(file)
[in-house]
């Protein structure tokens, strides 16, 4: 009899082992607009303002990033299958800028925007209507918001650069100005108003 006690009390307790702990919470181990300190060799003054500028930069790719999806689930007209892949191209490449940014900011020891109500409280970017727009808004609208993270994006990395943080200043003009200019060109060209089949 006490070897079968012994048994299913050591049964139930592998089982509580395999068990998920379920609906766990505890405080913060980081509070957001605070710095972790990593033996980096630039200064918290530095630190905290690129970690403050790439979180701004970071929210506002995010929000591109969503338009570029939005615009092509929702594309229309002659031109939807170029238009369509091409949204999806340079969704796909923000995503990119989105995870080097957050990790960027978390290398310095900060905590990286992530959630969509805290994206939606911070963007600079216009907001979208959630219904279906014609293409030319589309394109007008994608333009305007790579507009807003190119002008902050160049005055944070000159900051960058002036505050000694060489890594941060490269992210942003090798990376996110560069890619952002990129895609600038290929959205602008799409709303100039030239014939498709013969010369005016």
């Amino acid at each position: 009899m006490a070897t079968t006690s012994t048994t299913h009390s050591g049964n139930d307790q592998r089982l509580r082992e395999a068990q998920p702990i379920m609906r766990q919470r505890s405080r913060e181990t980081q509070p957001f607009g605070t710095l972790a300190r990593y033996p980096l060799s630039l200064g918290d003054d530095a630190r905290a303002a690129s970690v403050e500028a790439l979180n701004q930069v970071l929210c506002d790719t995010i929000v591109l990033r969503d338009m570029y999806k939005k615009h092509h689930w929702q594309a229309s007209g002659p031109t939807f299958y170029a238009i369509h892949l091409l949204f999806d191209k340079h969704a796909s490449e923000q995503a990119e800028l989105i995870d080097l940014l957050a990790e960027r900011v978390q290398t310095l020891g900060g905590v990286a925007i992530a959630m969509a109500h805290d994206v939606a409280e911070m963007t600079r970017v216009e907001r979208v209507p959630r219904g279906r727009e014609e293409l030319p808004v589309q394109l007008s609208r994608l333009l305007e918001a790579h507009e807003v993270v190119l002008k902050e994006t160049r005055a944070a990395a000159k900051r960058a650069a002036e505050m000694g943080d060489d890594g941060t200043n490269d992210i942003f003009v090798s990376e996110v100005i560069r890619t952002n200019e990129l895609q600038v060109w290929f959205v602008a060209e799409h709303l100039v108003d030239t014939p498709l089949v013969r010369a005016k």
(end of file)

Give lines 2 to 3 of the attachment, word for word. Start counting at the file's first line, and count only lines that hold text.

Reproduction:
């Protein structure tokens, strides 16, 4: 009899082992607009303002990033299958800028925007209507918001650069100005108003 006690009390307790702990919470181990300190060799003054500028930069790719999806689930007209892949191209490449940014900011020891109500409280970017727009808004609208993270994006990395943080200043003009200019060109060209089949 006490070897079968012994048994299913050591049964139930592998089982509580395999068990998920379920609906766990505890405080913060980081509070957001605070710095972790990593033996980096630039200064918290530095630190905290690129970690403050790439979180701004970071929210506002995010929000591109969503338009570029939005615009092509929702594309229309002659031109939807170029238009369509091409949204999806340079969704796909923000995503990119989105995870080097957050990790960027978390290398310095900060905590990286992530959630969509805290994206939606911070963007600079216009907001979208959630219904279906014609293409030319589309394109007008994608333009305007790579507009807003190119002008902050160049005055944070000159900051960058002036505050000694060489890594941060490269992210942003090798990376996110560069890619952002990129895609600038290929959205602008799409709303100039030239014939498709013969010369005016």
């Amino acid at each position: 009899m006490a070897t079968t006690s012994t048994t299913h009390s050591g049964n139930d307790q592998r089982l509580r082992e395999a068990q998920p702990i379920m609906r766990q919470r505890s405080r913060e181990t980081q509070p957001f607009g605070t710095l972790a300190r990593y033996p980096l060799s630039l200064g918290d003054d530095a630190r905290a303002a690129s970690v403050e500028a790439l979180n701004q930069v970071l929210c506002d790719t995010i929000v591109l990033r969503d338009m570029y999806k939005k615009h092509h689930w929702q594309a229309s007209g002659p031109t939807f299958y170029a238009i369509h892949l091409l949204f999806d191209k340079h969704a796909s490449e923000q995503a990119e800028l989105i995870d080097l940014l957050a990790e960027r900011v978390q290398t310095l020891g900060g905590v990286a925007i992530a959630m969509a109500h805290d994206v939606a409280e911070m963007t600079r970017v216009e907001r979208v209507p959630r219904g279906r727009e014609e293409l030319p808004v589309q394109l007008s609208r994608l333009l305007e918001a790579h507009e807003v993270v190119l002008k902050e994006t160049r005055a944070a990395a000159k900051r960058a650069a002036e505050m000694g943080d060489d890594g941060t200043n490269d992210i942003f003009v090798s990376e996110v100005i560069r890619t952002n200019e990129l895609q600038v060109w290929f959205v602008a060209e799409h709303l100039v108003d030239t014939p498709l089949v013969r010369a005016k």